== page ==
Supreme Court orders retrial of Brian Rattigan on charge for murder 17 years ago

Brian Rattigan

By Ann O'Loughlin

The Supreme Court has directed a retrial in the case of Brian Rattigan who last year won his appeal against his conviction for the murder of a man in Dublin more than 17 years ago.

Last December, the Supreme Court, by a three to two majority, overturned Rattigan's 2009 conviction for the murder of Decan Gavin (21) who died after he was stabbed outside Abrakebabra in Crumlin Shopping Centre on August 25 2001.

Rattigan remains in jail on foot of his conviction in 2013 for drug dealing while in custody.

In seeking a retrial on the murder charge, Pauline Walley SC, for the DPP, said the Director had conducted a genuine review of the matter and considered there should be a retrial for this serious crime.

Brendan Grehan SC, for Rattigan, argued a retrial would be unfair on grounds including lapse of time and alleged prejudicial publicity.

Giving the court’s ruling, the Chief Justice, Mr Justice Frank Clarke, said the test for a retrial is whether it is in the interests of justice that a retrial be ordered.

In that regard, the DPP maintained the matter concerns a serious criminal offence, murder, and that it is in the public interest the matter is retried and decided while Mr Rattigan argued there were several factors against retrial.

Mr Justice Clarke said the most common reason not to permit a retrial was not present in this case.

A retrial should not be permitted if it is intended to allow the prosecution mend its hand after being unable to prove its case at the original trial but that was not an issue here.

The trial judge is obliged to ensure a fair trial, that all procedural requirements are complied with and, if there is a conviction or sentence, all relevant matters would be considered, he said.

The court should only refuse a retrial if there was a clear case there could not be a fair trial for reasons such as delay or prejudicial pretrial publicity, he also said.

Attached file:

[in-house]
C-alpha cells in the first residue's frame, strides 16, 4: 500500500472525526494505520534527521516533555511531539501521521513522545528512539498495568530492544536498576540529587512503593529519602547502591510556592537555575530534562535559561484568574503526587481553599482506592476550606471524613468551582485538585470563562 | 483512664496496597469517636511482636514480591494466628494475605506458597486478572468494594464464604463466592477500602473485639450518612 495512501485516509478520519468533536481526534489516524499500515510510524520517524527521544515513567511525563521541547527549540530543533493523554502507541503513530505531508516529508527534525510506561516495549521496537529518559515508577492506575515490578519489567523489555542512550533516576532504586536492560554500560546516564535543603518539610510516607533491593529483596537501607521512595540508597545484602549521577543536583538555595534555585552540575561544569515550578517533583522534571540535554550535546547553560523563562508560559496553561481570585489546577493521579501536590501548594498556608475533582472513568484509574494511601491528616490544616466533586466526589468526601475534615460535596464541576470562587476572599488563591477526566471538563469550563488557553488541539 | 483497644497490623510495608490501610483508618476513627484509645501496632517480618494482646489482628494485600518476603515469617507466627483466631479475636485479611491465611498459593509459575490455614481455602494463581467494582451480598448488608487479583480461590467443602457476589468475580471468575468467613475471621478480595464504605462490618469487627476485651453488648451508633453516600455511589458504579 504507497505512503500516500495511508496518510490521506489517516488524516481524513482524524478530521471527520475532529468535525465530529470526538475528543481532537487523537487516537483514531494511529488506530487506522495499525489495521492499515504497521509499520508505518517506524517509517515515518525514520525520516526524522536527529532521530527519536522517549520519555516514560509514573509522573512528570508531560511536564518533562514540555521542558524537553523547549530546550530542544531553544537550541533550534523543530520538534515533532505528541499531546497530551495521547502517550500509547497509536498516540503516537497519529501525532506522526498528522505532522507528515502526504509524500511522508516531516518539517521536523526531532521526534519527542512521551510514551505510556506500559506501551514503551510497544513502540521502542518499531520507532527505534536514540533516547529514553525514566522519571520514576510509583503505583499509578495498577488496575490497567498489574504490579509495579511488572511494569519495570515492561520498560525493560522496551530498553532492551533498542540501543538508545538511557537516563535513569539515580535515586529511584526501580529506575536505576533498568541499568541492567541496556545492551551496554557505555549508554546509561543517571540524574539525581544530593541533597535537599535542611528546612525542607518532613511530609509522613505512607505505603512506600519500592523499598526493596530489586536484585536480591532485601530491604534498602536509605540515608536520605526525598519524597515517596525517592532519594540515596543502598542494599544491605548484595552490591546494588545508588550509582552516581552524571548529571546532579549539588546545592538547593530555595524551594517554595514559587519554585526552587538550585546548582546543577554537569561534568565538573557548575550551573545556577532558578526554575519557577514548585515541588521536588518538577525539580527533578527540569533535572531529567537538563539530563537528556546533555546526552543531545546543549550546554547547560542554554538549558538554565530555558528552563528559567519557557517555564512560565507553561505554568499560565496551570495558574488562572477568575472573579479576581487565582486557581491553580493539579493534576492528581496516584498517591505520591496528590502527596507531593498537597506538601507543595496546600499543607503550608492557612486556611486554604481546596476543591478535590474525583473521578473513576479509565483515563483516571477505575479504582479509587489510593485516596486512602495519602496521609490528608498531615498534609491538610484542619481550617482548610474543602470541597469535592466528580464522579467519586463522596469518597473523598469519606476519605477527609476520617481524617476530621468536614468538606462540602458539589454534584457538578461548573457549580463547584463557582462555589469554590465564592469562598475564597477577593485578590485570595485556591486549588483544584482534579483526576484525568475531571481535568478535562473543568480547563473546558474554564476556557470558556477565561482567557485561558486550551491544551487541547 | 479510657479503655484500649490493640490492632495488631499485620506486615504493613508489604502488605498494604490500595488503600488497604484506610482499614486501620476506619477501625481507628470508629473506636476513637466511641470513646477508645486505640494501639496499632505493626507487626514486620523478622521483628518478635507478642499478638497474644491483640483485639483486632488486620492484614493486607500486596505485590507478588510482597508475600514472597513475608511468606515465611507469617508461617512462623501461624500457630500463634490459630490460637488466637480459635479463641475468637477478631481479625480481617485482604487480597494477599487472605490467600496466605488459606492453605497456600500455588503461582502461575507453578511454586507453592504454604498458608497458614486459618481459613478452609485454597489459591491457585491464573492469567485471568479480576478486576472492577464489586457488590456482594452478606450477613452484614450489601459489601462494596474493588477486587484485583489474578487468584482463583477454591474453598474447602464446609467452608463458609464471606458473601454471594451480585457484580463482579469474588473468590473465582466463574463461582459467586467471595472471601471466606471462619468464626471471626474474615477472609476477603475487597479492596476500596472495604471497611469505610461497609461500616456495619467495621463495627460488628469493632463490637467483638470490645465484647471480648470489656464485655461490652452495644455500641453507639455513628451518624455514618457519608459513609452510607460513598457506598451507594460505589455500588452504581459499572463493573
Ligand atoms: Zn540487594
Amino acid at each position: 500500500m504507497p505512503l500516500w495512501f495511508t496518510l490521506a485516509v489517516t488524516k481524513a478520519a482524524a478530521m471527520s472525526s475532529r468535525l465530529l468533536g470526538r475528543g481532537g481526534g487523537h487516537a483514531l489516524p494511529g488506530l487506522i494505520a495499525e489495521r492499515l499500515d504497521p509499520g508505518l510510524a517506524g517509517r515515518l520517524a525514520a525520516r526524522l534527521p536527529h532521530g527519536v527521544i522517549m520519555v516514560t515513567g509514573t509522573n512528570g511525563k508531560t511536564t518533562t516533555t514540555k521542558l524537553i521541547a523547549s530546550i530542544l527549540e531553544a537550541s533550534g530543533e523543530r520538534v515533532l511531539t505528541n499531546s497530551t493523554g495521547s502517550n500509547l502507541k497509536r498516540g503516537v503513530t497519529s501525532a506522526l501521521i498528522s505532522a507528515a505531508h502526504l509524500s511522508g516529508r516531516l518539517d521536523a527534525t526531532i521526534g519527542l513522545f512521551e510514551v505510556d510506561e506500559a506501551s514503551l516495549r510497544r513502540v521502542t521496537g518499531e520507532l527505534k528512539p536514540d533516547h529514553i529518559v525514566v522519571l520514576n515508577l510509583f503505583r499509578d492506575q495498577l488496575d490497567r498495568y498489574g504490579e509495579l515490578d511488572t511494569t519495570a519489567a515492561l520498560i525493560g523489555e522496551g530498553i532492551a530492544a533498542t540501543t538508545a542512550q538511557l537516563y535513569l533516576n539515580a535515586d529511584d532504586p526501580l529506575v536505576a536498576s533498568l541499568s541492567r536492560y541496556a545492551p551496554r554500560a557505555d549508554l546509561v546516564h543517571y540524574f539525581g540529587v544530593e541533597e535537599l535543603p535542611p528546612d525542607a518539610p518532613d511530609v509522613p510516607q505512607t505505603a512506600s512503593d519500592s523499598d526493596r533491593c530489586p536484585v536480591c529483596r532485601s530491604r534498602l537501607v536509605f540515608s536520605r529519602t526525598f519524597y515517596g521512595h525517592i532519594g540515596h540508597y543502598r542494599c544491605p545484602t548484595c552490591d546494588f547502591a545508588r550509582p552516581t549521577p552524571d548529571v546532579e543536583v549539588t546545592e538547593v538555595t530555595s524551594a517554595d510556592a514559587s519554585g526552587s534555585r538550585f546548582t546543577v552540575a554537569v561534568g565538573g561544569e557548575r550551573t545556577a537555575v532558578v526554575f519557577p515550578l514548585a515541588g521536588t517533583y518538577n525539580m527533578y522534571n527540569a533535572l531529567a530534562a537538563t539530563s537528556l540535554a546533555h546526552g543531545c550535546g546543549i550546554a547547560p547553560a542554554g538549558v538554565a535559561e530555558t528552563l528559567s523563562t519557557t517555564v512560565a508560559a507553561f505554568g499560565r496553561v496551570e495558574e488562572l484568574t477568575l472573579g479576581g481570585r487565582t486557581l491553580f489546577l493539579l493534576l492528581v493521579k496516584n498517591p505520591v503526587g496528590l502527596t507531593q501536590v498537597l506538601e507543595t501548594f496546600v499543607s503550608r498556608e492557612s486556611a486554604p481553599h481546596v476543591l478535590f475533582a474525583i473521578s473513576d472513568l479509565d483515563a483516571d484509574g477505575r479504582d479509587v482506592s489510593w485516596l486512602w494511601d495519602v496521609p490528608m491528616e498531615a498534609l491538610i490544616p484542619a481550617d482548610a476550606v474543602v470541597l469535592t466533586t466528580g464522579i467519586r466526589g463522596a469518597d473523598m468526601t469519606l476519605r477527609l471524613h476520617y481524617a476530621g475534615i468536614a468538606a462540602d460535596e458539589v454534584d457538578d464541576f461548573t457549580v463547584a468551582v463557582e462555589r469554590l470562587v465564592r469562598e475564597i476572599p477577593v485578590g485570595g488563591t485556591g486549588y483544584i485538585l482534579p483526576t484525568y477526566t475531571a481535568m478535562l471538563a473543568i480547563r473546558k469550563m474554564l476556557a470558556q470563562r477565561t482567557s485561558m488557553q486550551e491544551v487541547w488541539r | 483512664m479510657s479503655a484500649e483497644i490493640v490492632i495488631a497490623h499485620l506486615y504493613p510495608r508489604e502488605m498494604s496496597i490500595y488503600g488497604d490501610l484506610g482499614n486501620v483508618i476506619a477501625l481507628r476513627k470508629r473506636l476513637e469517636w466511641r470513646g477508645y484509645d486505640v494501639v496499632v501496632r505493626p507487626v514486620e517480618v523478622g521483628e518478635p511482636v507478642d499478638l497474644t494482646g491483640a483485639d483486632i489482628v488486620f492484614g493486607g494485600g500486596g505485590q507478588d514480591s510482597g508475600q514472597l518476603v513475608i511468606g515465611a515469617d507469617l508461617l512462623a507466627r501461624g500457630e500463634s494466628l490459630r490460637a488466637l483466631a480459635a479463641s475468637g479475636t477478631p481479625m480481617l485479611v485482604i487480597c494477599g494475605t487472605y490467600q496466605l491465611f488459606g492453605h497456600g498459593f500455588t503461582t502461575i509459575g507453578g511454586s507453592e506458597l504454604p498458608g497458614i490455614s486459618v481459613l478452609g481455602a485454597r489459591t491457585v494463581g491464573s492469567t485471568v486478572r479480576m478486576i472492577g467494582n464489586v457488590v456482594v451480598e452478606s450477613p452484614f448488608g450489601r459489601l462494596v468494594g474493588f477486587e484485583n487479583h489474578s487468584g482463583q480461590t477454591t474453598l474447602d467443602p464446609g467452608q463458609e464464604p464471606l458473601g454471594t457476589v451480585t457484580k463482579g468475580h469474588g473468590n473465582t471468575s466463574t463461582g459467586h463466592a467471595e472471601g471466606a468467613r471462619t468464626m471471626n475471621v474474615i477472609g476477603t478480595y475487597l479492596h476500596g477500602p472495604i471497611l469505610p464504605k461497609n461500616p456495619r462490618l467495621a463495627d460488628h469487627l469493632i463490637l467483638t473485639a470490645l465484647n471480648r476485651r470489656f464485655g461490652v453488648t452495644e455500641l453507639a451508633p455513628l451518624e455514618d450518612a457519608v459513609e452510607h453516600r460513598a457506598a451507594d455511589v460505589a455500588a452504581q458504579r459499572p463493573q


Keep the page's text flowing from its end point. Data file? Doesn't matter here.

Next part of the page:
Having considered the arguments on those grounds, the court had concluded it would direct a retrial and remit the matter to the Criminal Courts of Justice for that purpose.

Rattigan, with an address at Cooley Road, Drimnagh, Dublin, denies the murder of Mr Gavin.

He won his appeal against conviction after the majority Supreme Court found some closing comments by the trial judge, Mr Justice George Birmingham, to the jury involved the trial judge unintentionally engaging in "a piece of advocacy in favour of the prosecution". The comments suggested the defence had advanced a defence of unusual coincidence, which it had not, and then subjected that unadvanced defence to "sustained sarcasm", Ms Justice Iseult O'Malley said.

During Wednesday's retrial application, in addressing the claims of prejudicial publicity, Ms Walley said the courts have dismissed arguments to halt trials on such grounds and the advent of social media also changed matters.

It was for the trial judge to manage issues concerning publicity, there is a contempt jurisprudence, "noone is above the reach of the law" and the court has jurisdiction to protect its own process, she said.

Mr Grehan said issues of prejudicial publicity are generally addressed here in contempt proceedings but there are no specific statutory procedures to address them. The law is "very far behind" social media with procedures dating back to the 1970s, "a very different time", he said.

Mr Justice Peter Charleton noted trial judges generally warn juries not to access social media. The fact people access social media is a fact of life and it is "silly" to suggest such warnings from judges to jurors about its use could direct juries to social media, he added.

Ms Justice Elizabeth Dunne said social media is a reality the courts have to deal with and trial judges have to have regard to the possibility people may do something online they should not. The courts retain power to police procedure to ensure a fair trial and cases in the UK indicate jurors can be jailed for conducting inappropriate research on social media, she said.

When Mr Grehan said, in relation to social media, "we’re all the time playing catch up", Ms Justice Dunne said that was "probably true" but "not a reason not to act". Concerns about prejudicial publicity could be addressed in the usual way, directions from the trial judge, when a jury is being empanelled.

When Mr Justice William McKechnie told Mr Grehan: "We simply cannot close shop", counsel said he appreciated trials still have to be conducted.

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